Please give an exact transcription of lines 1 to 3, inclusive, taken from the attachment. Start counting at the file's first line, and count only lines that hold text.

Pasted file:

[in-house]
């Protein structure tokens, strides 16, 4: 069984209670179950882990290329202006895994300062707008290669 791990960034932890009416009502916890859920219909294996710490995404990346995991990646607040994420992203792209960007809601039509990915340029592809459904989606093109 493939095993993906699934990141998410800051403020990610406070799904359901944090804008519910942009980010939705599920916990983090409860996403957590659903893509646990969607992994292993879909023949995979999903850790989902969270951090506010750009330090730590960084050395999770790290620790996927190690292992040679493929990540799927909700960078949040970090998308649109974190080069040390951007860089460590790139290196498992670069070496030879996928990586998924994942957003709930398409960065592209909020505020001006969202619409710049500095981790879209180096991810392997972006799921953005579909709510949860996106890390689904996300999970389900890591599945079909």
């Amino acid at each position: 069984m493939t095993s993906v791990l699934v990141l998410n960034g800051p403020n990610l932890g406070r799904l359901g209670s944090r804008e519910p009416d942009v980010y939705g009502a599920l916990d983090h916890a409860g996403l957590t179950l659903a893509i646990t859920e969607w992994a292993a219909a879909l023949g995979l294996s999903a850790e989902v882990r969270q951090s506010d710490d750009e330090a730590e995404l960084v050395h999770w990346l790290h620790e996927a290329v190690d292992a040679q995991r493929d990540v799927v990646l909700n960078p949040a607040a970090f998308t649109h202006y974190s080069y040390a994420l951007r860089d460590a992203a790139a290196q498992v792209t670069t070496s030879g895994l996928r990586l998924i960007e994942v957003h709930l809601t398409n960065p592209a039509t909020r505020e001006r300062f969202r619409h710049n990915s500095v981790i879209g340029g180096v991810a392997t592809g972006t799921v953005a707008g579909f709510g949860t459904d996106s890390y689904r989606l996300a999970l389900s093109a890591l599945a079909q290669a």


[in-house]
């Protein structure tokens, strides 16, 4: 069984209670179950882990290329202006895994300062707008290669 791990960034932890009416009502916890859920219909294996710490995404990346995991990646607040994420992203792209960007809601039509990915340029592809459904989606093109 493939095993993906699934990141998410800051403020990610406070799904359901944090804008519910942009980010939705599920916990983090409860996403957590659903893509646990969607992994292993879909023949995979999903850790989902969270951090506010750009330090730590960084050395999770790290620790996927190690292992040679493929990540799927909700960078949040970090998308649109974190080069040390951007860089460590790139290196498992670069070496030879996928990586998924994942957003709930398409960065592209909020505020001006969202619409710049500095981790879209180096991810392997972006799921953005579909709510949860996106890390689904996300999970389900890591599945079909």
């Amino acid at each position: 069984m493939t095993s993906v791990l699934v990141l998410n960034g800051p403020n990610l932890g406070r799904l359901g209670s944090r804008e519910p009416d942009v980010y939705g009502a599920l916990d983090h916890a409860g996403l957590t179950l659903a893509i646990t859920e969607w992994a292993a219909a879909l023949g995979l294996s999903a850790e989902v882990r969270q951090s506010d710490d750009e330090a730590e995404l960084v050395h999770w990346l790290h620790e996927a290329v190690d292992a040679q995991r493929d990540v799927v990646l909700n960078p949040a607040a970090f998308t649109h202006y974190s080069y040390a994420l951007r860089d460590a992203a790139a290196q498992v792209t670069t070496s030879g895994l996928r990586l998924i960007e994942v957003h709930l809601t398409n960065p592209a039509t909020r505020e001006r300062f969202r619409h710049n990915s500095v981790i879209g340029g180096v991810a392997t592809g972006t799921v953005a707008g579909f709510g949860t459904d996106s890390y689904r989606l996300a999970l389900s093109a890591l599945a079909q290669a």